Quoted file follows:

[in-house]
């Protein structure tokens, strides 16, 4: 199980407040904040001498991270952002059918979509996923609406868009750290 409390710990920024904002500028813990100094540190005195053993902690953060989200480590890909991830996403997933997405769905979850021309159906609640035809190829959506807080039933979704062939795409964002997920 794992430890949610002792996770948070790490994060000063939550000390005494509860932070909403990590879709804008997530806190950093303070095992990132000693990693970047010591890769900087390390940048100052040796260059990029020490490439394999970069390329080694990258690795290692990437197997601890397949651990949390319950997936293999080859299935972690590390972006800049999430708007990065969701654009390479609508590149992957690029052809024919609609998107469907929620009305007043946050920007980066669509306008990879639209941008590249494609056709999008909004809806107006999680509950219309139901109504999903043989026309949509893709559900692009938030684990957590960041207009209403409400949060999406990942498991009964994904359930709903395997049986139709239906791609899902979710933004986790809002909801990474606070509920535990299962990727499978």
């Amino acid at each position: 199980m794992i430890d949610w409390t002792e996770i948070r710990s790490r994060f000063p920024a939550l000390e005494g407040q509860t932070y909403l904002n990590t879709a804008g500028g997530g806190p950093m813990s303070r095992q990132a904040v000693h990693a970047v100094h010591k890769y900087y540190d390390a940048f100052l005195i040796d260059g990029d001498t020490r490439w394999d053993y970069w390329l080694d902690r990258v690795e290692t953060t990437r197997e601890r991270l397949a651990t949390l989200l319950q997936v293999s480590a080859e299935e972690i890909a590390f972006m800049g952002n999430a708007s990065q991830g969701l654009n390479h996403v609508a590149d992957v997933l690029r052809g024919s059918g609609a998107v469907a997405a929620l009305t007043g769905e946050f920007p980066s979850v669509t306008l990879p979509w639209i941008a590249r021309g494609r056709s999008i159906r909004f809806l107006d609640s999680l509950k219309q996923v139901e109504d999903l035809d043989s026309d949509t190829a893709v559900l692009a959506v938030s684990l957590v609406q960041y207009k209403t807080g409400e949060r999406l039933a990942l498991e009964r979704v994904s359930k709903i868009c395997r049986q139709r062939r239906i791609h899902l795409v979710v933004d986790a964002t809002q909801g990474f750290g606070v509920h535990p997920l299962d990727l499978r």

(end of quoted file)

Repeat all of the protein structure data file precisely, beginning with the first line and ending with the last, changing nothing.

[in-house]
């Protein structure tokens, strides 16, 4: 199980407040904040001498991270952002059918979509996923609406868009750290 409390710990920024904002500028813990100094540190005195053993902690953060989200480590890909991830996403997933997405769905979850021309159906609640035809190829959506807080039933979704062939795409964002997920 794992430890949610002792996770948070790490994060000063939550000390005494509860932070909403990590879709804008997530806190950093303070095992990132000693990693970047010591890769900087390390940048100052040796260059990029020490490439394999970069390329080694990258690795290692990437197997601890397949651990949390319950997936293999080859299935972690590390972006800049999430708007990065969701654009390479609508590149992957690029052809024919609609998107469907929620009305007043946050920007980066669509306008990879639209941008590249494609056709999008909004809806107006999680509950219309139901109504999903043989026309949509893709559900692009938030684990957590960041207009209403409400949060999406990942498991009964994904359930709903395997049986139709239906791609899902979710933004986790809002909801990474606070509920535990299962990727499978």
């Amino acid at each position: 199980m794992i430890d949610w409390t002792e996770i948070r710990s790490r994060f000063p920024a939550l000390e005494g407040q509860t932070y909403l904002n990590t879709a804008g500028g997530g806190p950093m813990s303070r095992q990132a904040v000693h990693a970047v100094h010591k890769y900087y540190d390390a940048f100052l005195i040796d260059g990029d001498t020490r490439w394999d053993y970069w390329l080694d902690r990258v690795e290692t953060t990437r197997e601890r991270l397949a651990t949390l989200l319950q997936v293999s480590a080859e299935e972690i890909a590390f972006m800049g952002n999430a708007s990065q991830g969701l654009n390479h996403v609508a590149d992957v997933l690029r052809g024919s059918g609609a998107v469907a997405a929620l009305t007043g769905e946050f920007p980066s979850v669509t306008l990879p979509w639209i941008a590249r021309g494609r056709s999008i159906r909004f809806l107006d609640s999680l509950k219309q996923v139901e109504d999903l035809d043989s026309d949509t190829a893709v559900l692009a959506v938030s684990l957590v609406q960041y207009k209403t807080g409400e949060r999406l039933a990942l498991e009964r979704v994904s359930k709903i868009c395997r049986q139709r062939r239906i791609h899902l795409v979710v933004d986790a964002t809002q909801g990474f750290g606070v509920h535990p997920l299962d990727l499978r």